“My brother George was selfless,” he said as he sat beside his other brother, Rodney, who did not speak during the remarks. “He always made sacrifices for his family, friends and even complete strangers.”
He continued: “George had a giving spirit ― a spirit that has shown up on streets around our nation and around the world. People of all races, all ages, all genders, all backgrounds, peacefully protesting in the name of love and unity.”
George Floyd, a 46-year-old Black man, died in May while police pinned him face down on a street in Minneapolis even as he stated repeatedly that he couldn’t breathe. His death sparked global protests against police brutality and system racism.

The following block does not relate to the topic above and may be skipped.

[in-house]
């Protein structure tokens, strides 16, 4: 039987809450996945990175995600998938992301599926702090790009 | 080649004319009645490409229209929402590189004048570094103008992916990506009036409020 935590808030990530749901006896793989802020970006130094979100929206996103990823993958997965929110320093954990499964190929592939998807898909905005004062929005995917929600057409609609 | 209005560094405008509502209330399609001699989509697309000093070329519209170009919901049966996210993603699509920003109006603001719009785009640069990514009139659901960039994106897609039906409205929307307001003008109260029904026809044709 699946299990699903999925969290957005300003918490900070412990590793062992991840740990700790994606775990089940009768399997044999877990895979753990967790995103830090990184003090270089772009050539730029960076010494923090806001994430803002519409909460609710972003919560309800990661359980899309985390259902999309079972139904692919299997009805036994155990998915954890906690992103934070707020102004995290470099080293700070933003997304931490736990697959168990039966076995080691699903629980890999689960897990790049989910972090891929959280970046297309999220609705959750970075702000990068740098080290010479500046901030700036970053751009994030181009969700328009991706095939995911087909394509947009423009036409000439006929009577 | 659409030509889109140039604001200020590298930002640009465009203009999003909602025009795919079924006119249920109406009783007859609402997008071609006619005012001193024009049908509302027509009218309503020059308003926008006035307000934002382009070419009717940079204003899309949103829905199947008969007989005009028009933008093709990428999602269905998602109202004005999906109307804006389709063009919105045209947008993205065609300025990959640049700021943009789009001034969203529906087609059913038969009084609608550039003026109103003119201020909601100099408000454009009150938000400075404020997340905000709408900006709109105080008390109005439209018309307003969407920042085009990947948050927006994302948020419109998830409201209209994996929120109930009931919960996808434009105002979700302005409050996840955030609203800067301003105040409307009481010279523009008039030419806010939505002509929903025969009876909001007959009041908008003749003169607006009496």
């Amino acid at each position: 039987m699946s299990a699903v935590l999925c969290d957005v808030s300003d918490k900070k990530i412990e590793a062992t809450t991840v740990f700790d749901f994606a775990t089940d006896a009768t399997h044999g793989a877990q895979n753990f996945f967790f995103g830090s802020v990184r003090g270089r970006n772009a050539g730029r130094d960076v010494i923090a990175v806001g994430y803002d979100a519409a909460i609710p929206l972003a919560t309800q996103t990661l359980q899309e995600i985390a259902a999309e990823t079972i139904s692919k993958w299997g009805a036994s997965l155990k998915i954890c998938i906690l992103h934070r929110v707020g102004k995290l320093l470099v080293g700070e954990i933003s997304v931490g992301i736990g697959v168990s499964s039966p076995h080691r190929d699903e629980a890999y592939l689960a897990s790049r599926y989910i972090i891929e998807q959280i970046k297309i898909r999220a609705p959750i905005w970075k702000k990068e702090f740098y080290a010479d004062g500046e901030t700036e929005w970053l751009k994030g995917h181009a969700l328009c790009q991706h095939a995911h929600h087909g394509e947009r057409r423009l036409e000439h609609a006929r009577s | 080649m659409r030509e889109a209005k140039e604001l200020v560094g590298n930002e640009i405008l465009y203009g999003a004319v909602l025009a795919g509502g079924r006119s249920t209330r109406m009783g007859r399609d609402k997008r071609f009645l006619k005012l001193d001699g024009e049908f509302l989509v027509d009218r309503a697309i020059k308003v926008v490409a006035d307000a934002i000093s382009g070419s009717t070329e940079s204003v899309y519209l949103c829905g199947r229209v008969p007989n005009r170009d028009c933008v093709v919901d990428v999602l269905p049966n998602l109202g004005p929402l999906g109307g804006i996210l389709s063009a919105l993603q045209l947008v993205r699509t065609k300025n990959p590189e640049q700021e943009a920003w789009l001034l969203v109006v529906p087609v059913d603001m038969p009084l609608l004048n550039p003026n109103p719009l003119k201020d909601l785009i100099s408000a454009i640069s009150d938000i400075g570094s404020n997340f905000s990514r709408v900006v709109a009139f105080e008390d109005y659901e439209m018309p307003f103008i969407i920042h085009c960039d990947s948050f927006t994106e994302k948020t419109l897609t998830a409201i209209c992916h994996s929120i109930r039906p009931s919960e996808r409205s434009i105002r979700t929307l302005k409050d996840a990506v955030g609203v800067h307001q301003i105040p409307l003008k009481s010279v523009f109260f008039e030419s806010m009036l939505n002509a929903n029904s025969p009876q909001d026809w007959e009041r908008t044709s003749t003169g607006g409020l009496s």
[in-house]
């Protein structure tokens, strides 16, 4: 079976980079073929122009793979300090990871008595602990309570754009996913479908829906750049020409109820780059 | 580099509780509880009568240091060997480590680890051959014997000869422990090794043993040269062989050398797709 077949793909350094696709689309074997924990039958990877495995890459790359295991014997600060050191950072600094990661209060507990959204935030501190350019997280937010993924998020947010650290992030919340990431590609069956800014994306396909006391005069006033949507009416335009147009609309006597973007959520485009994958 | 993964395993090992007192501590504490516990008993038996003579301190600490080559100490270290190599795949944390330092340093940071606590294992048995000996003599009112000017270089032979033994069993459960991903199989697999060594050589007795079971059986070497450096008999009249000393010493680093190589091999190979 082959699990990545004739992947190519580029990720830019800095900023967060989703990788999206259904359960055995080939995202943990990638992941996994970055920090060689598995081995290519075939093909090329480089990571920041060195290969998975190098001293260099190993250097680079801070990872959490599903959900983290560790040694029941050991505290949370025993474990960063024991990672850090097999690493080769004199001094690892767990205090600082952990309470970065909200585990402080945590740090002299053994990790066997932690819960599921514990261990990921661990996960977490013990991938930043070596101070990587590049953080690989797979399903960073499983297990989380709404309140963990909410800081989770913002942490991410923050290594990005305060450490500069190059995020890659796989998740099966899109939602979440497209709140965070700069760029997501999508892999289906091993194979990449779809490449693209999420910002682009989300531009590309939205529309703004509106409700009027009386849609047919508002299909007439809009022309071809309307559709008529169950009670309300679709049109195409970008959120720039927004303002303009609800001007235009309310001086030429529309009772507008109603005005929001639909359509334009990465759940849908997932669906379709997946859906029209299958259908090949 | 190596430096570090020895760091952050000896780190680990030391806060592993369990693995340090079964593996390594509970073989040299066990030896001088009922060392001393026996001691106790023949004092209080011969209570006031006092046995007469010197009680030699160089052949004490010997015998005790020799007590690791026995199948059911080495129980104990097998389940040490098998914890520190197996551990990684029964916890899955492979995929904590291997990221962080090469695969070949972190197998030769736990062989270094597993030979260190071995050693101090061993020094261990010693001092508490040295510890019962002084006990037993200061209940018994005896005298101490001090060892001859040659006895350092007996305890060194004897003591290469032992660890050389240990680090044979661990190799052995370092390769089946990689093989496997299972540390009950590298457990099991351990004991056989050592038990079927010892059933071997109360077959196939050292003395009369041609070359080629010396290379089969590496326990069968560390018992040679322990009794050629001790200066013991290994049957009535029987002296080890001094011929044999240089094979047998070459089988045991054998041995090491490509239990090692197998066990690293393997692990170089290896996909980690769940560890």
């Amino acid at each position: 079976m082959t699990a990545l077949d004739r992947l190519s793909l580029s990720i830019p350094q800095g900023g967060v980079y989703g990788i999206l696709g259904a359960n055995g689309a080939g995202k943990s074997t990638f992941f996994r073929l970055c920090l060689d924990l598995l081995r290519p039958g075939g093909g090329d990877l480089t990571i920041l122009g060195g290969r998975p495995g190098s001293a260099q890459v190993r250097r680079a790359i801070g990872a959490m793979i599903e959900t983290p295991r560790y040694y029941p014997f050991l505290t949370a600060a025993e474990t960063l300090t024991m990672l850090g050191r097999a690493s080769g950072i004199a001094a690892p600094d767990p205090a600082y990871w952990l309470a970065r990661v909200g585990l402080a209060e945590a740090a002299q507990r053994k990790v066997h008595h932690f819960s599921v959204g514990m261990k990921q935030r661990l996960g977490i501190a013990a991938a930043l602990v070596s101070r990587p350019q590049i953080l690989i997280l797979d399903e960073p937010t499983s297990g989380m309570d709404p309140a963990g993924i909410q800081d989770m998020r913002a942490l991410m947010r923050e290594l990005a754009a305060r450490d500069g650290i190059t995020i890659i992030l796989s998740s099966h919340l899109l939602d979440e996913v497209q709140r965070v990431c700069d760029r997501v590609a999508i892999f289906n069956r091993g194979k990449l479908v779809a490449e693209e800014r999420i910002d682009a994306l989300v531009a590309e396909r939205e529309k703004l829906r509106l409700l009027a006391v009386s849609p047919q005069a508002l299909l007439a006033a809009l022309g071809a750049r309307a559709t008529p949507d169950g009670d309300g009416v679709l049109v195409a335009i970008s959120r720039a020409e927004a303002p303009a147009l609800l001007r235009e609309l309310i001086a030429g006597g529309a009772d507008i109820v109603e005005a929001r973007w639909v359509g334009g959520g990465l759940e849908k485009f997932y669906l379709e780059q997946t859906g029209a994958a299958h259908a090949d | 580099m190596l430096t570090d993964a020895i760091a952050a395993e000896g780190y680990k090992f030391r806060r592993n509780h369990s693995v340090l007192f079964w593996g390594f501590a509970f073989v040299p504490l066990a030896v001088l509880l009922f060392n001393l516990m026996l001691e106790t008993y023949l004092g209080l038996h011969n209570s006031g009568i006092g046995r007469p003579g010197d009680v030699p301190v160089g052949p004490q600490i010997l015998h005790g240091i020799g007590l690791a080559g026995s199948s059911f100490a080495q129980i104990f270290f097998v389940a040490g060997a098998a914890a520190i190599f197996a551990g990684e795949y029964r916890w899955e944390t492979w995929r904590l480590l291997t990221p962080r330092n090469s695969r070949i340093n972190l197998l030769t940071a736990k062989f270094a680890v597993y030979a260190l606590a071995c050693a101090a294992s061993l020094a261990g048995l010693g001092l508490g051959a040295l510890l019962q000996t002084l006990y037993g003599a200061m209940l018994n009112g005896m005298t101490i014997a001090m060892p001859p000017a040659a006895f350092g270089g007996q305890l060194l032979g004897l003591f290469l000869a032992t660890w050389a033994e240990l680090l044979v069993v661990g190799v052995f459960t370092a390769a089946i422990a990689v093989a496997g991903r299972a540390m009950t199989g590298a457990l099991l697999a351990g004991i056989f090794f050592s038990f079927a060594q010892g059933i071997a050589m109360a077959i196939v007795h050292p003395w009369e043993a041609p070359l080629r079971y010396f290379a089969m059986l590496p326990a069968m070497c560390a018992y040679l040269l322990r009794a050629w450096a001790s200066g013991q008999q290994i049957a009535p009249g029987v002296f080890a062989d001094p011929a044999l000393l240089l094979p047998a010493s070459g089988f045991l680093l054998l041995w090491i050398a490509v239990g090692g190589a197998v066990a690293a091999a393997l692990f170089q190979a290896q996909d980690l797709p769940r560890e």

“It’s a fitting legacy for our brother, but George should be alive today,” Philonise Floyd said Monday before naming other Black victims of racist violence. “Breonna Taylor should be alive today. Ahmaud Arbery should be alive today. Eric Garner should be alive today. Stephon Clark, Atatiana Jefferson, Sandra Bland ― they should all be alive today.”
He called on Americans to seek justice and get themselves into “good trouble,” a phrase coined by the late civil rights activist and Rep. John Lewis (D-Ga.).
“Our actions will be their legacies,” Philonise Floyd said. “Please join me in a moment of silence to honor George and the many other souls we lost to hate and injustice. And when this moment ends, let’s make sure we never stop saying their names.”
A video of Leon Bridges performing his song “Sweeter” followed the 30-second moment of silence.